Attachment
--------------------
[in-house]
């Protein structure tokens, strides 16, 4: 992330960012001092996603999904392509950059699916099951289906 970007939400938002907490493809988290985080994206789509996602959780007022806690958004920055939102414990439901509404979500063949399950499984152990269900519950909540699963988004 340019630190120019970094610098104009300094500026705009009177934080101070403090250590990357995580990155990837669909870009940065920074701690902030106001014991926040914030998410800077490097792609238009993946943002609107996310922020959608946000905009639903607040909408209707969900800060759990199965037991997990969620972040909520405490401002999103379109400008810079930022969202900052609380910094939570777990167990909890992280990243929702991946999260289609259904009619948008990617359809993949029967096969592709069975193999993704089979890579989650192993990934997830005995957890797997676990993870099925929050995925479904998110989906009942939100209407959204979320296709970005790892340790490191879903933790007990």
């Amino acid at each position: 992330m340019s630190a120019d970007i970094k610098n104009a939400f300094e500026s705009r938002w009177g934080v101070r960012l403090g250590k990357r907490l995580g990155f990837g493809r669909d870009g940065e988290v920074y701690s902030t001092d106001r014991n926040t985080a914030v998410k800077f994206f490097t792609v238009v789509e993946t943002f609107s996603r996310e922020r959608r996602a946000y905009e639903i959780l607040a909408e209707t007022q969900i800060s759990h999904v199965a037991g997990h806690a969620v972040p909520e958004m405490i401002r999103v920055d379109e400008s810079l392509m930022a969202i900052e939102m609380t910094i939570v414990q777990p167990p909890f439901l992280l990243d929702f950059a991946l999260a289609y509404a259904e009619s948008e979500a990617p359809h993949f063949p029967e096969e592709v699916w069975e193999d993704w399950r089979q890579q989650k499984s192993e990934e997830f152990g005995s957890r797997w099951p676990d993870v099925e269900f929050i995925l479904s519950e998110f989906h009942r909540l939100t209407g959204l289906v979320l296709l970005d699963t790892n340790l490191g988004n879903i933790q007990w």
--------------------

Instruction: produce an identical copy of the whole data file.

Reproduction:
[in-house]
């Protein structure tokens, strides 16, 4: 992330960012001092996603999904392509950059699916099951289906 970007939400938002907490493809988290985080994206789509996602959780007022806690958004920055939102414990439901509404979500063949399950499984152990269900519950909540699963988004 340019630190120019970094610098104009300094500026705009009177934080101070403090250590990357995580990155990837669909870009940065920074701690902030106001014991926040914030998410800077490097792609238009993946943002609107996310922020959608946000905009639903607040909408209707969900800060759990199965037991997990969620972040909520405490401002999103379109400008810079930022969202900052609380910094939570777990167990909890992280990243929702991946999260289609259904009619948008990617359809993949029967096969592709069975193999993704089979890579989650192993990934997830005995957890797997676990993870099925929050995925479904998110989906009942939100209407959204979320296709970005790892340790490191879903933790007990």
């Amino acid at each position: 992330m340019s630190a120019d970007i970094k610098n104009a939400f300094e500026s705009r938002w009177g934080v101070r960012l403090g250590k990357r907490l995580g990155f990837g493809r669909d870009g940065e988290v920074y701690s902030t001092d106001r014991n926040t985080a914030v998410k800077f994206f490097t792609v238009v789509e993946t943002f609107s996603r996310e922020r959608r996602a946000y905009e639903i959780l607040a909408e209707t007022q969900i800060s759990h999904v199965a037991g997990h806690a969620v972040p909520e958004m405490i401002r999103v920055d379109e400008s810079l392509m930022a969202i900052e939102m609380t910094i939570v414990q777990p167990p909890f439901l992280l990243d929702f950059a991946l999260a289609y509404a259904e009619s948008e979500a990617p359809h993949f063949p029967e096969e592709v699916w069975e193999d993704w399950r089979q890579q989650k499984s192993e990934e997830f152990g005995s957890r797997w099951p676990d993870v099925e269900f929050i995925l479904s519950e998110f989906h009942r909540l939100t209407g959204l289906v979320l296709l970005d699963t790892n340790l490191g988004n879903i933790q007990w």